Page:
France is marking the centenary of Jean-Paul Sartre, the controversial modern philosopher whose popularity has been declining in recent years.
Sartre used to be a cult figure for France's leftist intellectuals
Despite a series of tributes to mark the date of his birth, many in France are questioning his legacy.
"France hated him when he was alive and shuns him in death," French philosopher Bernard-Henri Levy said.
But in his heyday, his radical ideas earned him a following that has been compared to that of a pop star.
Then was a time when Jean-Paul Sartre (1905-1980) could not move without being mobbed in the street.
His existentialist ideas made him an icon for a whole generation of intellectuals.
According to the British philosopher Julian Baggini, Sartre's "point is that freedom is something we're kind of afraid of, and we always want to deny we have, so we always try and make excuses for our behaviour, and say it's not our responsibility".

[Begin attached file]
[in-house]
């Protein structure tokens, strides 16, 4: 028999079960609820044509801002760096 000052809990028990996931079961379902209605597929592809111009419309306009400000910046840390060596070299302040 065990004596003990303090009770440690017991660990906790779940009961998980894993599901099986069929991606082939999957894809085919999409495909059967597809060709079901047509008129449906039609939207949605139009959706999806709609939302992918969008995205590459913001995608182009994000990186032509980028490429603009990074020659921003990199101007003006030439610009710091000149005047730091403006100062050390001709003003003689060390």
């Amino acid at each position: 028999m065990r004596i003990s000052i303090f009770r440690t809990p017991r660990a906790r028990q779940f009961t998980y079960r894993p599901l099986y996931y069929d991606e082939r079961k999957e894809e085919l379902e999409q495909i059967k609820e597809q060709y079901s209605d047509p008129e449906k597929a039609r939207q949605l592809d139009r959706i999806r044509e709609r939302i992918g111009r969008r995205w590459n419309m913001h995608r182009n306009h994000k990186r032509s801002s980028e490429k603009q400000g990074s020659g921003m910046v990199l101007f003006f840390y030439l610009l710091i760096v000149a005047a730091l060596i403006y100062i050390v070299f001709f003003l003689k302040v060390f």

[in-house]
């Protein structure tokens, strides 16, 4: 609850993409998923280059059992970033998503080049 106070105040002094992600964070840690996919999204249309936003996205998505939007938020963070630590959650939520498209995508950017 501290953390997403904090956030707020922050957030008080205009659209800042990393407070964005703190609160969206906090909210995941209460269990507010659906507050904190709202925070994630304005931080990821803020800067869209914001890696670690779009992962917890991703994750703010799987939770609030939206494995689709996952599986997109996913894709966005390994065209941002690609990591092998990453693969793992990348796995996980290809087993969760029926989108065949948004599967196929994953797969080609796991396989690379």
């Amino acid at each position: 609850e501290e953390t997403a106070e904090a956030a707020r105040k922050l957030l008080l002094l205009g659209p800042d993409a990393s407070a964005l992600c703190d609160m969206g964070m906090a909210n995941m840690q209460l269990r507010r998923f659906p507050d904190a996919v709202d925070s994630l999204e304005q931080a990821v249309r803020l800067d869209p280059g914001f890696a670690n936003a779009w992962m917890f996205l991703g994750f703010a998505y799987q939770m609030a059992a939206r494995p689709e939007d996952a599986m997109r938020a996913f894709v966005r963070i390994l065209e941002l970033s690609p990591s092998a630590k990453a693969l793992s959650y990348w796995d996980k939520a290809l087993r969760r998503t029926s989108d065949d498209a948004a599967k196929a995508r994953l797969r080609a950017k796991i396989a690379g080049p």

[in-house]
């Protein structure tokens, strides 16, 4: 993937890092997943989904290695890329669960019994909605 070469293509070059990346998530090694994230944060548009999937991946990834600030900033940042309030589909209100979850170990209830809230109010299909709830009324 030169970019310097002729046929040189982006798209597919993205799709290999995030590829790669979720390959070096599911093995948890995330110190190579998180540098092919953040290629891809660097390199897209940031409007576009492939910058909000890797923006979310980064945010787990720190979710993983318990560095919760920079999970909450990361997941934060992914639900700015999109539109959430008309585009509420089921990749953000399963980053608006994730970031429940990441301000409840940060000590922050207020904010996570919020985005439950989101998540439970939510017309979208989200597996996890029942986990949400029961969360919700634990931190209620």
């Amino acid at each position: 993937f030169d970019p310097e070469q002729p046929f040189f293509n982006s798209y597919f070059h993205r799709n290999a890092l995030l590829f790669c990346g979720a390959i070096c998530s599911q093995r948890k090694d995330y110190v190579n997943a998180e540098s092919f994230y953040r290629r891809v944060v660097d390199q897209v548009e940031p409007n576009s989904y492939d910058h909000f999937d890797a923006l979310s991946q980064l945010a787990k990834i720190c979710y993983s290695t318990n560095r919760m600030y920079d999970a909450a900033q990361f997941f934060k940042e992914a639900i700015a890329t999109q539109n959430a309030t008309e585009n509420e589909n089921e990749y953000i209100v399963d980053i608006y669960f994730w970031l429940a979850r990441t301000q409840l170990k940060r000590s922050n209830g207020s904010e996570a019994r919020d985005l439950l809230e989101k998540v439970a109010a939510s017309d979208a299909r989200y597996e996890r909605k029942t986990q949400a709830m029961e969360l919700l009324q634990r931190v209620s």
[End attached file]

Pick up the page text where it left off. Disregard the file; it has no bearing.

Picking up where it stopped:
"And his real point was, no, we do have to choose. And not just about what we do, but what we believe, and the values we hold."
Nothing if not controversial, Sartre supported the Soviet regime in the 1950s and later the Maoists.
He also defended the killing of Israeli athletes at the Munich Olympics in 1972.
And he declined a Nobel prize for literature, rejecting it as a bourgeois prize.
Perhaps not surprisingly, views about him in France are mixed.
But Sartre's biographer says his politics was so unforgivable to some French people that the philosopher is now more studied in America and Britain than he is at home.
And officials at France's National Library are disappointed by the poor visitor figures for a current anniversary exhibition of his work.
But whatever people now think about his philosophy, the image endures - of the man in the black jumper, holding forth in a smoky cafe on the Left Bank with his partner, the French feminist writer Simone de Beauvoir.